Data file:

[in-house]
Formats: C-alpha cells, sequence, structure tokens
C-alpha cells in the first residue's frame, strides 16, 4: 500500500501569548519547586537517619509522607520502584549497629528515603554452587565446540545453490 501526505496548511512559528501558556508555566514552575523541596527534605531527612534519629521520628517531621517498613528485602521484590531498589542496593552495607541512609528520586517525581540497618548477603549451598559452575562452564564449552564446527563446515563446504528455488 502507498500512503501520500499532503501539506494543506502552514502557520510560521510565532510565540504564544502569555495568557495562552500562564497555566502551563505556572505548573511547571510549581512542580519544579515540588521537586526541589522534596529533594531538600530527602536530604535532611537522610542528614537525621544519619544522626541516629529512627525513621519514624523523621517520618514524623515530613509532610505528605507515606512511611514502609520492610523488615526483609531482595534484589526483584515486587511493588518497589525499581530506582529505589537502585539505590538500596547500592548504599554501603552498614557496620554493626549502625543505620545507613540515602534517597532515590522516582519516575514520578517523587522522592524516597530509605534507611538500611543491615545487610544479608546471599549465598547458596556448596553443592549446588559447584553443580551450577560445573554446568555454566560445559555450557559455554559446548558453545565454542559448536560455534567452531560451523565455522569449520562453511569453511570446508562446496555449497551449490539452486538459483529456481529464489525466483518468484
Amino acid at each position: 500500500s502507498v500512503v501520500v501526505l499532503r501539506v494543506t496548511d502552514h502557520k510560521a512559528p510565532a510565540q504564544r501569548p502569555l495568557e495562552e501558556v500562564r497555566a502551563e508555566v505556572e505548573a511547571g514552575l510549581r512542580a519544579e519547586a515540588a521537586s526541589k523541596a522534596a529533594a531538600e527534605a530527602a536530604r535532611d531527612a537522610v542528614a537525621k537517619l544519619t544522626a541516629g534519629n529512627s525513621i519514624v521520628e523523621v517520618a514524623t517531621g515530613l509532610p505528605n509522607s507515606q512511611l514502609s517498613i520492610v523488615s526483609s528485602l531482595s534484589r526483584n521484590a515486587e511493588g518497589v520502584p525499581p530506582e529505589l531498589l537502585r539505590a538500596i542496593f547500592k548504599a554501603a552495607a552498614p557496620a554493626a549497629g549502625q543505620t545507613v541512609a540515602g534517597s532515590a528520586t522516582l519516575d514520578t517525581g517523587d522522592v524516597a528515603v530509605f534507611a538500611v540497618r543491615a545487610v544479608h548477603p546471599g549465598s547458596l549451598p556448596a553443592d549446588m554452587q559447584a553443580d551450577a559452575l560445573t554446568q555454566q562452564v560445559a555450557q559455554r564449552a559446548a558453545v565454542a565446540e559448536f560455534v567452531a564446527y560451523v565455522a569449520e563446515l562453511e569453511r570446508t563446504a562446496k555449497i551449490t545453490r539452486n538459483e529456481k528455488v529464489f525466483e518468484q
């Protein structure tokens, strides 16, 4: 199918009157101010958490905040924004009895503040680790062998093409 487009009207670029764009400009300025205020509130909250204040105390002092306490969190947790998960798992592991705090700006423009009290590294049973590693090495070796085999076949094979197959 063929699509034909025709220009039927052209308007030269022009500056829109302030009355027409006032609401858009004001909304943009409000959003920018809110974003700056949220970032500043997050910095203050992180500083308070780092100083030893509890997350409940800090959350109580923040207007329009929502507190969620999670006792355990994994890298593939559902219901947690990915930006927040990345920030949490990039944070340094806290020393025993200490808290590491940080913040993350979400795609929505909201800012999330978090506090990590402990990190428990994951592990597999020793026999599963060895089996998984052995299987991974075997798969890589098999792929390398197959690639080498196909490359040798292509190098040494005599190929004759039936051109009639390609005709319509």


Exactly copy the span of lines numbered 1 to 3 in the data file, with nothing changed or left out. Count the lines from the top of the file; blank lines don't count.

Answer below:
[in-house]
Formats: C-alpha cells, sequence, structure tokens
C-alpha cells in the first residue's frame, strides 16, 4: 500500500501569548519547586537517619509522607520502584549497629528515603554452587565446540545453490 501526505496548511512559528501558556508555566514552575523541596527534605531527612534519629521520628517531621517498613528485602521484590531498589542496593552495607541512609528520586517525581540497618548477603549451598559452575562452564564449552564446527563446515563446504528455488 502507498500512503501520500499532503501539506494543506502552514502557520510560521510565532510565540504564544502569555495568557495562552500562564497555566502551563505556572505548573511547571510549581512542580519544579515540588521537586526541589522534596529533594531538600530527602536530604535532611537522610542528614537525621544519619544522626541516629529512627525513621519514624523523621517520618514524623515530613509532610505528605507515606512511611514502609520492610523488615526483609531482595534484589526483584515486587511493588518497589525499581530506582529505589537502585539505590538500596547500592548504599554501603552498614557496620554493626549502625543505620545507613540515602534517597532515590522516582519516575514520578517523587522522592524516597530509605534507611538500611543491615545487610544479608546471599549465598547458596556448596553443592549446588559447584553443580551450577560445573554446568555454566560445559555450557559455554559446548558453545565454542559448536560455534567452531560451523565455522569449520562453511569453511570446508562446496555449497551449490539452486538459483529456481529464489525466483518468484